For vegetarians and those who don't like the taste of fish
The chia seed is an excellent, vegetarian source of omega-3s that are so essential to our health.
Through my travels throughout Mexico and Central and South America, I have become familiar with the cultivation and benefits of chia (Salvia hispanica), which has a long history of use among the Aztec and Mayan cultures. Historical records indicate that chia has been used as a food as far back as 2500 BC. Up until a couple of decades ago, it was grown only on small family plots, but it’s now being grown commercially in various Latin American countries.
Oil from chia has the highest proportion of omega-3 fatty acids of any plant known. I’ve outlined the dangers of omega-3 deficiencies and the imbalance of omega-3 oils to omega-6 oils in our diet for years. Until chia became available, the oils from flaxseed, fish, and marine algae were considered to be the only other viable sources of dietary omega-3s. And each of these have their own problems and drawbacks.
Special varieties of flaxseed had to be developed to remove certain toxins inherent in native varieties. With flaxseed, which I’ve used and recommended for years, you have to be careful to avoid problems with preservation. To be digested, flaxseed has to be ground—which increases the risk of oxidation and rancidity if you don’t consume it right away. All omega-3 oils are highly reactive and subject to oxidation, and flaxseed and fish oils don’t contain naturally high levels of protective antioxidants—which is why fish oil capsules often contain added antioxidants such as vitamin E and rosemary.
Fish oil can be another excellent source of omega-3 fatty acids, but I guess you could say it has its own set of issues. A lot of people simply won’t eat fish. And, for those of us who do, we have the problem of mercury contamination due to the increased pollution in our waters. Unfortunately, mercury is probably only the tip of the iceberg when it comes to contamination. The increase in other toxins, pesticides, herbicides, and even human pharmaceuticals and hormones in our waterways will eventually find their way into our wild fish stock.
What many people don’t understand is that if you want omega-3s in the flesh of a fish, what the fish eats must contain omega-3s. Wild fish get their omega-3s by eating algae and smaller fish. Farmed fish have to be fed either flaxseed, chia, or fish meal made from other fish in order to raise their omega-3 content.
We’re beginning to see that the demand for fish is overwhelming the supply. It may not be a renewable resource. High-quality fish oil is becoming more and more expensive, and I don’t think it will be long before the cost will put it out of reach for most people.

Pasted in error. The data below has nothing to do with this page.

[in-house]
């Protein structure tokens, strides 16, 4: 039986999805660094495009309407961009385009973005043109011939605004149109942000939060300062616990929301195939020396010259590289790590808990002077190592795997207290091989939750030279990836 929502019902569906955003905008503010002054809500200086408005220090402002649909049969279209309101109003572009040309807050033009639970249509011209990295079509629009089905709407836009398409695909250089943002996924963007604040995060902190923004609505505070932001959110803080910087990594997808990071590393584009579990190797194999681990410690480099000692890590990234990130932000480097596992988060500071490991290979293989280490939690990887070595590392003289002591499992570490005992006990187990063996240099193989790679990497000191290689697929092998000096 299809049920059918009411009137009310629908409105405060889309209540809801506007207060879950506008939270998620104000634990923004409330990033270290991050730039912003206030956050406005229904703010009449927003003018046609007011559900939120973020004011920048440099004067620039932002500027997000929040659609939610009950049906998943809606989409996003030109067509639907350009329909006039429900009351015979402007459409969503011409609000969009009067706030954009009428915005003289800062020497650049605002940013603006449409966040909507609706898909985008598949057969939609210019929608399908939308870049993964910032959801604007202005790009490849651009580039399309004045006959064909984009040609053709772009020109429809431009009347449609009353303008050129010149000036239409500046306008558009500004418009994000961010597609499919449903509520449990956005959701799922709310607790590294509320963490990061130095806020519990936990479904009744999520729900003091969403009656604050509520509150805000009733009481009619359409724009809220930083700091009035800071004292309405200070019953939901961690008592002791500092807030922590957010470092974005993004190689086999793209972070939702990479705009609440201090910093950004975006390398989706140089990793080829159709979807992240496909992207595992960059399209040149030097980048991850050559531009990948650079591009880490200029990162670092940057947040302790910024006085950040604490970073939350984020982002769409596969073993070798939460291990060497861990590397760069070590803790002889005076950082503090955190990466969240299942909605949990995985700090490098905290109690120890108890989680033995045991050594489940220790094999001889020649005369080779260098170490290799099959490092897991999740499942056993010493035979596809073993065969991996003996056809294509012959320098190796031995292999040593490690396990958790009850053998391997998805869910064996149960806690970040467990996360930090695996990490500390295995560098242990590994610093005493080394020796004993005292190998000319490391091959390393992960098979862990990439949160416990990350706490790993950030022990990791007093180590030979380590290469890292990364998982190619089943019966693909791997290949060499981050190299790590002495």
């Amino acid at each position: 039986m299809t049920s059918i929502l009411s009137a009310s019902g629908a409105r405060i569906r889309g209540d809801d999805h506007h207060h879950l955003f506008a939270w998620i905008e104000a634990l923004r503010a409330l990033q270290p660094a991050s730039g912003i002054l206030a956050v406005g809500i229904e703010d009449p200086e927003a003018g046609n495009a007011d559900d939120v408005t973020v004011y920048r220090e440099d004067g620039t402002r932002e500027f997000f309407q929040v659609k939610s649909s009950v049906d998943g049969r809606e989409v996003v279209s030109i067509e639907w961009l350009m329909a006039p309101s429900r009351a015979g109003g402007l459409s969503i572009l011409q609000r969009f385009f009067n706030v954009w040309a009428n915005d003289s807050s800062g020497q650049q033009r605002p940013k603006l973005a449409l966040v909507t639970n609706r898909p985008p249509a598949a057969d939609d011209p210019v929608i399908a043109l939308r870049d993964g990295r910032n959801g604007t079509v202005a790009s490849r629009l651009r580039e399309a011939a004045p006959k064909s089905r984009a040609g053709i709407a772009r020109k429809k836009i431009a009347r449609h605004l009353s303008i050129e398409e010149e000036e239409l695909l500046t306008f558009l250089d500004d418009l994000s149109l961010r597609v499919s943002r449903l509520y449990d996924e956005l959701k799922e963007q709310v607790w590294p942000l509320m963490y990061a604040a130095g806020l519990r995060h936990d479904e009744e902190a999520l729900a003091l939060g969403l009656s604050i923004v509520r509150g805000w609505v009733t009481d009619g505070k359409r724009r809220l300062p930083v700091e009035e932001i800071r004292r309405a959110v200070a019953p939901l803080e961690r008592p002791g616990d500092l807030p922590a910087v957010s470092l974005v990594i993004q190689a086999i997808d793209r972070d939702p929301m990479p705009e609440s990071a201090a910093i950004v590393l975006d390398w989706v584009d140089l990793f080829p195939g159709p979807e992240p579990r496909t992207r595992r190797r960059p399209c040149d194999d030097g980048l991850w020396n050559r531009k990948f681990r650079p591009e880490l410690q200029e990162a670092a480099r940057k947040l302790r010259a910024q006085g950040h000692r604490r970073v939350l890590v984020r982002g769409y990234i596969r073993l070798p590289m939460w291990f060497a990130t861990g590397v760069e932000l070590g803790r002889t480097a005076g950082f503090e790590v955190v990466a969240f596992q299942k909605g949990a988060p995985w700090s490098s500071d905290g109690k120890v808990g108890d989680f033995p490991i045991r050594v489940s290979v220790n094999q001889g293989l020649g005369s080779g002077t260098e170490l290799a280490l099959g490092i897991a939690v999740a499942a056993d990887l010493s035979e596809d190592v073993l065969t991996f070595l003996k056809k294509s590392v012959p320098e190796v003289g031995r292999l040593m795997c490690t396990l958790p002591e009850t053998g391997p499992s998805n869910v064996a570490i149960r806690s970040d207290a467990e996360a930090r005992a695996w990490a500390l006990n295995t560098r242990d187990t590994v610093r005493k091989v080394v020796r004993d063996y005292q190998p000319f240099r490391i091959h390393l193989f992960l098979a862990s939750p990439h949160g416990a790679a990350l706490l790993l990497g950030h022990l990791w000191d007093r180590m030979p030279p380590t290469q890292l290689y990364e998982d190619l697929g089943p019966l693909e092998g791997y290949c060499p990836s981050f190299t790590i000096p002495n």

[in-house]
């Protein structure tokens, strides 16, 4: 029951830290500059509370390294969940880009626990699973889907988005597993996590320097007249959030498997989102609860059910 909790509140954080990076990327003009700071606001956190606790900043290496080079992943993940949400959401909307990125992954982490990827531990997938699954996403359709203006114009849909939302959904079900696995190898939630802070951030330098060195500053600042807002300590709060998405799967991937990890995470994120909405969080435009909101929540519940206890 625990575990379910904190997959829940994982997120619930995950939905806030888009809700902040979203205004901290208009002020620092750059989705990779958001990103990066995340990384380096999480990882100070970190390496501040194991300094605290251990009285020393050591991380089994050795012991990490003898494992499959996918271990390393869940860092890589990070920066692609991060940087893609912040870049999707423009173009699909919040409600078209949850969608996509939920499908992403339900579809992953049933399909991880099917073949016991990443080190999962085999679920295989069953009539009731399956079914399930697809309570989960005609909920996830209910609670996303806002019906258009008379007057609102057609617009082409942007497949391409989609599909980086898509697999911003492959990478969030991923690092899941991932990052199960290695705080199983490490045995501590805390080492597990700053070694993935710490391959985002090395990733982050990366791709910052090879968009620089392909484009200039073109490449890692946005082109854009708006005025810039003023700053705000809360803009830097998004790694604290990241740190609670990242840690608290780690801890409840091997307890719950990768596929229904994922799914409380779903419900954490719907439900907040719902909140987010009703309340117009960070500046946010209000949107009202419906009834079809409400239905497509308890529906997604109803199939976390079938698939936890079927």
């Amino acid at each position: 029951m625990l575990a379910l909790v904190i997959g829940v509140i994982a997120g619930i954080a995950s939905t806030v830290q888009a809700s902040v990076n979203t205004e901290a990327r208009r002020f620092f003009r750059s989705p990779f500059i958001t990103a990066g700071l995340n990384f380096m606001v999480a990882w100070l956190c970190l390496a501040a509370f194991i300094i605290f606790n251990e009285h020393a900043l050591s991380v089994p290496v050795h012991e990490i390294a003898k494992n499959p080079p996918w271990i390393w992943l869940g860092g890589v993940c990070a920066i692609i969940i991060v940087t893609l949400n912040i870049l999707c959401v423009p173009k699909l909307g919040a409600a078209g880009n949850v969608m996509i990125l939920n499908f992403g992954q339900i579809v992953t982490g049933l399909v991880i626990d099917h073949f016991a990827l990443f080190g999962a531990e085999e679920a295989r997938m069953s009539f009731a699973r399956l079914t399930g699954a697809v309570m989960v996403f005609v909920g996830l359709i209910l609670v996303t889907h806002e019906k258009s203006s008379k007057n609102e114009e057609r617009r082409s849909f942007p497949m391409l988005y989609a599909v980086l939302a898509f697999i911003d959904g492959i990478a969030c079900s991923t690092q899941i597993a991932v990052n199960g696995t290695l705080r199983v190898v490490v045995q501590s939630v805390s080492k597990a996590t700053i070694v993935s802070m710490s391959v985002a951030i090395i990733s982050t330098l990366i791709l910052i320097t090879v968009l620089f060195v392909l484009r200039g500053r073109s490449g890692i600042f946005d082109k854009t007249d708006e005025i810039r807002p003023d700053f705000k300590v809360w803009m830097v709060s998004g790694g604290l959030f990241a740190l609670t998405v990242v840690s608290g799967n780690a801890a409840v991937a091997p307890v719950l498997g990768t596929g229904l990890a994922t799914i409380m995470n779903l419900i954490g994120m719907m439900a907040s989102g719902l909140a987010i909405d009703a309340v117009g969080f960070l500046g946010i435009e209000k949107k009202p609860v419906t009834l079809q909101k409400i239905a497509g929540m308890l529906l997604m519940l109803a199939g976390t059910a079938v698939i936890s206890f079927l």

Chia overcomes these problems naturally. It’s naturally high in omega-3—the highest plant source. It isn’t contaminated. It’s naturally pest-free, so it doesn’t require the use of pesticides or herbicides for growing. It’s a totally renewable resource. It contains a naturally high level of antioxidants—including caffeic acid, chlorogenic acid, and quercetin—that protect it from rancidity.
Chia’s Many Benefits
Chia has several other amazing attributes that no doubt supported the Aztecs’ belief that it could provide mystical and supernatural benefits. Chia is a good source of protein and calcium, low in sodium, lower in net carbs than other grains, and an excellent source of both soluble and insoluble fiber. Chia is 16 percent protein, 31 percent fat, and 44 percent carbohydrate—of which 38 percent is fiber. (The balance is water and what’s known as “ash,” a measure of the mineral content.) Most of chia’s omega-3 content is in the form of the essential fatty acid alpha-linolenic acid or ALA.
Chia has been used as food for thousands of years without any problems. It stores without refrigeration or special care. It digests easily without having to be ground. (Although the Aztecs also ground the seeds into flour for baking.) And, unlike other grains, there are no reports of allergic reactions. There’s nothing not to like about chia unless you’re trying to sell fish/marine oil or flaxseed.
Don’t get me wrong, I still love flax and the proven benefits of fish oil. And, I’ll continue to eat fish and recommend that you add fish to your diet. I do, however, think that chia will be the logical replacement, and I intend to start adding chia to my daily regimen and cut back a little on my use of flax and fish oil.
The research on chia is very impressive, but limited. Research is expensive, particularly on humans, and there’s little financial incentive to spend millions of dollars to investigate a common grain that can’t be patented. But from all indications and research, chia works just as well as fish oil when it comes to lowering levels of triglycerides and LDL cholesterol, while raising beneficial HDL cholesterol.
A recent study found that chia consumption not only raised HDL cholesterol levels, but also effectively improved the overall omega-3 to omega-6 ratio. Chia helps restore the omega-3 to omega-6 balance that has become so lopsided from our diets. Omega-3 oils, as you recall, are anti-inflammatory in nature, and excess omega-6s promote inflammation. Chia consumption can help with most types of arthritis, joint pain, and stiffness, along with conditions such as ulcerative colitis.
The recommended daily amount is two tablespoons a day for adults and one tablespoon for children. The easiest way to use it is to simply sprinkle it in salads, over vegetables, or on top of other foods.